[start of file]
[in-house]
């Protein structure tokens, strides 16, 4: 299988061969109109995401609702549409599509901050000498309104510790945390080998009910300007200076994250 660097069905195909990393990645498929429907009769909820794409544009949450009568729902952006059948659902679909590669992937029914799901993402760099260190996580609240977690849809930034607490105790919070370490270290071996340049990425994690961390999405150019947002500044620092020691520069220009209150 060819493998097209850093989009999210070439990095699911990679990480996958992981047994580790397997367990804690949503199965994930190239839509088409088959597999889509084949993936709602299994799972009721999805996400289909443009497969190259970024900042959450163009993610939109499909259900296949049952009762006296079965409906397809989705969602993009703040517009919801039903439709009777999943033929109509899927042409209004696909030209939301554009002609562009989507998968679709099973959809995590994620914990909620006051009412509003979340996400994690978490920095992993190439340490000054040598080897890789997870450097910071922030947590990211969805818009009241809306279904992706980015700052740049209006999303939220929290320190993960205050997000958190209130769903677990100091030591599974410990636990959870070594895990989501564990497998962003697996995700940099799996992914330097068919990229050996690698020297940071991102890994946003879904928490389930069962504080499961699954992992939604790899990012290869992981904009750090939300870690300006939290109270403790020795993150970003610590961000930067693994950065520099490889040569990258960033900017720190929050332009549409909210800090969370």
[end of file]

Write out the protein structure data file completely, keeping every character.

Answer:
[in-house]
């Protein structure tokens, strides 16, 4: 299988061969109109995401609702549409599509901050000498309104510790945390080998009910300007200076994250 660097069905195909990393990645498929429907009769909820794409544009949450009568729902952006059948659902679909590669992937029914799901993402760099260190996580609240977690849809930034607490105790919070370490270290071996340049990425994690961390999405150019947002500044620092020691520069220009209150 060819493998097209850093989009999210070439990095699911990679990480996958992981047994580790397997367990804690949503199965994930190239839509088409088959597999889509084949993936709602299994799972009721999805996400289909443009497969190259970024900042959450163009993610939109499909259900296949049952009762006296079965409906397809989705969602993009703040517009919801039903439709009777999943033929109509899927042409209004696909030209939301554009002609562009989507998968679709099973959809995590994620914990909620006051009412509003979340996400994690978490920095992993190439340490000054040598080897890789997870450097910071922030947590990211969805818009009241809306279904992706980015700052740049209006999303939220929290320190993960205050997000958190209130769903677990100091030591599974410990636990959870070594895990989501564990497998962003697996995700940099799996992914330097068919990229050996690698020297940071991102890994946003879904928490389930069962504080499961699954992992939604790899990012290869992981904009750090939300870690300006939290109270403790020795993150970003610590961000930067693994950065520099490889040569990258960033900017720190929050332009549409909210800090969370």